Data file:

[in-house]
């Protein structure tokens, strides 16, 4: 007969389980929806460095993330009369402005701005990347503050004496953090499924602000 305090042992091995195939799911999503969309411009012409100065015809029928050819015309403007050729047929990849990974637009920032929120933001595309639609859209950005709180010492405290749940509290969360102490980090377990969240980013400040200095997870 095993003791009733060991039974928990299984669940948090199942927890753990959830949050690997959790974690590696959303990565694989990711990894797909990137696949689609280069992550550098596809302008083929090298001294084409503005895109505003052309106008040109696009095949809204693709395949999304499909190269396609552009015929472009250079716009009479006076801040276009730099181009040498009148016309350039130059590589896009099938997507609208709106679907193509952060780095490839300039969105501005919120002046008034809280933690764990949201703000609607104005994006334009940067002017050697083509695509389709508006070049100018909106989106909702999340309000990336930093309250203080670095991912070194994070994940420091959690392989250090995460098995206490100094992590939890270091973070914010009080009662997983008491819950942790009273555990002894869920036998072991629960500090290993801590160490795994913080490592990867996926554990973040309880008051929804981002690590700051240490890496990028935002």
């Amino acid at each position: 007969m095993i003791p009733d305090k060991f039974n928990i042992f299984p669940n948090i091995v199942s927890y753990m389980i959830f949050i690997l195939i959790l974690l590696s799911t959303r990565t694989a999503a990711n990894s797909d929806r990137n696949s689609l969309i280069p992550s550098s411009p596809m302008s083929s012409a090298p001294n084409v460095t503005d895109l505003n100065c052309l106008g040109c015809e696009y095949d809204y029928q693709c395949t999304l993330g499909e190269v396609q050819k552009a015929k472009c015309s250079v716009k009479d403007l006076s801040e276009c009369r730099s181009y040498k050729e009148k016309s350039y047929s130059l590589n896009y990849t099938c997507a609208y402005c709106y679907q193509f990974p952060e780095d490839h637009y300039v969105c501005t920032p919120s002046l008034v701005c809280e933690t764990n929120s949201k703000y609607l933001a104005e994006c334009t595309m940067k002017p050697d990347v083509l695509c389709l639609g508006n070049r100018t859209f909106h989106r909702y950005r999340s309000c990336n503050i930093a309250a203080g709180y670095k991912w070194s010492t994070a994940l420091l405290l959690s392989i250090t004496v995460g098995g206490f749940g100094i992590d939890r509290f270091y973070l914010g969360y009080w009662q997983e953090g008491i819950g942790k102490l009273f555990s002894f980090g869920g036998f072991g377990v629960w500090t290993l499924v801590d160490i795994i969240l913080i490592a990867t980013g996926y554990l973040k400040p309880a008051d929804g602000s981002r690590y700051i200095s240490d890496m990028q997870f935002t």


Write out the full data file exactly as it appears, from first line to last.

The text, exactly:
[in-house]
């Protein structure tokens, strides 16, 4: 007969389980929806460095993330009369402005701005990347503050004496953090499924602000 305090042992091995195939799911999503969309411009012409100065015809029928050819015309403007050729047929990849990974637009920032929120933001595309639609859209950005709180010492405290749940509290969360102490980090377990969240980013400040200095997870 095993003791009733060991039974928990299984669940948090199942927890753990959830949050690997959790974690590696959303990565694989990711990894797909990137696949689609280069992550550098596809302008083929090298001294084409503005895109505003052309106008040109696009095949809204693709395949999304499909190269396609552009015929472009250079716009009479006076801040276009730099181009040498009148016309350039130059590589896009099938997507609208709106679907193509952060780095490839300039969105501005919120002046008034809280933690764990949201703000609607104005994006334009940067002017050697083509695509389709508006070049100018909106989106909702999340309000990336930093309250203080670095991912070194994070994940420091959690392989250090995460098995206490100094992590939890270091973070914010009080009662997983008491819950942790009273555990002894869920036998072991629960500090290993801590160490795994913080490592990867996926554990973040309880008051929804981002690590700051240490890496990028935002």
């Amino acid at each position: 007969m095993i003791p009733d305090k060991f039974n928990i042992f299984p669940n948090i091995v199942s927890y753990m389980i959830f949050i690997l195939i959790l974690l590696s799911t959303r990565t694989a999503a990711n990894s797909d929806r990137n696949s689609l969309i280069p992550s550098s411009p596809m302008s083929s012409a090298p001294n084409v460095t503005d895109l505003n100065c052309l106008g040109c015809e696009y095949d809204y029928q693709c395949t999304l993330g499909e190269v396609q050819k552009a015929k472009c015309s250079v716009k009479d403007l006076s801040e276009c009369r730099s181009y040498k050729e009148k016309s350039y047929s130059l590589n896009y990849t099938c997507a609208y402005c709106y679907q193509f990974p952060e780095d490839h637009y300039v969105c501005t920032p919120s002046l008034v701005c809280e933690t764990n929120s949201k703000y609607l933001a104005e994006c334009t595309m940067k002017p050697d990347v083509l695509c389709l639609g508006n070049r100018t859209f909106h989106r909702y950005r999340s309000c990336n503050i930093a309250a203080g709180y670095k991912w070194s010492t994070a994940l420091l405290l959690s392989i250090t004496v995460g098995g206490f749940g100094i992590d939890r509290f270091y973070l914010g969360y009080w009662q997983e953090g008491i819950g942790k102490l009273f555990s002894f980090g869920g036998f072991g377990v629960w500090t290993l499924v801590d160490i795994i969240l913080i490592a990867t980013g996926y554990l973040k400040p309880a008051d929804g602000s981002r690590y700051i200095s240490d890496m990028q997870f935002t």